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Consider the sequence

$$1^4,2^4,3^4,\ldots,k^4,\ldots$$

Form a new sequence, whose terms consist of the difference of the above sequence.

$$2^4-1^4,3^4-2^4,4^4-3^4,\ldots$$

Repeat the process with the terms of this new sequence. When this is done sufficiently many times, you will eventually get the sequence

$$24, 24, 24, 24, \ldots$$

Why is this the case fundamentally, from a mathematical perspective? Why 24 exactly? I suspect it might have something to do with the fact that $24 = 4!$, though this could be completely off. Will it still work if we used the same algorithm with any arbitrary exponent $n$ instead of $4$? I can not answer this question because I can't seem to formalize this process in a way that allows me to see obvious convergence to a constant sequence.

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    $\begingroup$ if $f(x)$ is a polynomial of degree $n$ with leading coefficient $1$, then $f(x+1)-f(x)$ is a polynomial of degree $n-1$ with leading coefficient $n$. If you start from a polynomial of degree $n$ with leading coefficient $1$ and taking such a finite difference $n$ times. you get $n!$. $\endgroup$ Feb 4, 2018 at 6:59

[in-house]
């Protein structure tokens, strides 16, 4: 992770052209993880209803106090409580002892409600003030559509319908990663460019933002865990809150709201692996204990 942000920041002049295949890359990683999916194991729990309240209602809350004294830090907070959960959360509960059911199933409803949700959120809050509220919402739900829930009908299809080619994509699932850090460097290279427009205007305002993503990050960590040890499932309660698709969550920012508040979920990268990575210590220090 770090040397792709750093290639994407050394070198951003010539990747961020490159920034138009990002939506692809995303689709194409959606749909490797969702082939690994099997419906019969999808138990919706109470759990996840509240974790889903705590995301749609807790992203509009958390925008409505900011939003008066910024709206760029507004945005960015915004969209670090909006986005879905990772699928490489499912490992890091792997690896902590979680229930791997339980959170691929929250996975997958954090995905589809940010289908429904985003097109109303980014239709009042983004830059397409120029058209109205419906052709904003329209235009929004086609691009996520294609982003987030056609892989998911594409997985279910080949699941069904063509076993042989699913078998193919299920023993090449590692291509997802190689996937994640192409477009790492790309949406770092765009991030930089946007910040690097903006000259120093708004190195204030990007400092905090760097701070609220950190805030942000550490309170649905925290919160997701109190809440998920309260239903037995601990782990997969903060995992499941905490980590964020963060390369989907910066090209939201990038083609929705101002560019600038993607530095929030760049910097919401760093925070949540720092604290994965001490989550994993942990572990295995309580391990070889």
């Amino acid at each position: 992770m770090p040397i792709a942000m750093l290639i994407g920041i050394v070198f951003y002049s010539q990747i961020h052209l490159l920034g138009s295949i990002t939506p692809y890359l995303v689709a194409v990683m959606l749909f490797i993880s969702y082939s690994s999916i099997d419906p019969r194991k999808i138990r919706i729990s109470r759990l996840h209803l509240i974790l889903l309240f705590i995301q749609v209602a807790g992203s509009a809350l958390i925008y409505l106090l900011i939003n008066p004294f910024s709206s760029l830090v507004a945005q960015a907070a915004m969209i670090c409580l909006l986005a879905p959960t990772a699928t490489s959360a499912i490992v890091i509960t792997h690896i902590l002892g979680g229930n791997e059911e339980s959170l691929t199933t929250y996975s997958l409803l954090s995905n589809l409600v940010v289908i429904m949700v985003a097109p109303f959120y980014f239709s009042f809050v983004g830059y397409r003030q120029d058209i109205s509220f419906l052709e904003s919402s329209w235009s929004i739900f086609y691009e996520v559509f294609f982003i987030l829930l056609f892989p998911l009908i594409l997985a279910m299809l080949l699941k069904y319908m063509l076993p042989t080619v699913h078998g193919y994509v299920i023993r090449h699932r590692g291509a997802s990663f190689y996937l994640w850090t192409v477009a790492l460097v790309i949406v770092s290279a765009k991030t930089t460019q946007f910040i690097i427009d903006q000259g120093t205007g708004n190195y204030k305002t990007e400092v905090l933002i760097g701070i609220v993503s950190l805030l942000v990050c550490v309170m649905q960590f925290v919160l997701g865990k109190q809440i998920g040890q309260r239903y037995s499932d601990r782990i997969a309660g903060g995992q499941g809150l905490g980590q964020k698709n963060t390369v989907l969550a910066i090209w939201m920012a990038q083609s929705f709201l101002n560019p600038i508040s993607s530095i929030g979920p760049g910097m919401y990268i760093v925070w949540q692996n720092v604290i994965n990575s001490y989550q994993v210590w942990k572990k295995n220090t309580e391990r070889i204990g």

1 Answer 1

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This is the calculus of finite differences. You are starting with a function $f(x)$ (here $f(x)=x^4$) and defining a new one by $g(x)=f(x+1)-f(x)$, then iterating the procedure.

In general if $f(x)=a_nx^n+\cdots+a_0$ is a polynomial of degree $n$, then $g(x)=na_nx^{n-1}+\cdots$ is also a polynomial. Iterating then gives $n(n-1)a_n x^{n-2}+\cdots$ and after $n$ stages we get the constant $n(n-1)(n-2)\cdots 1a_n$.

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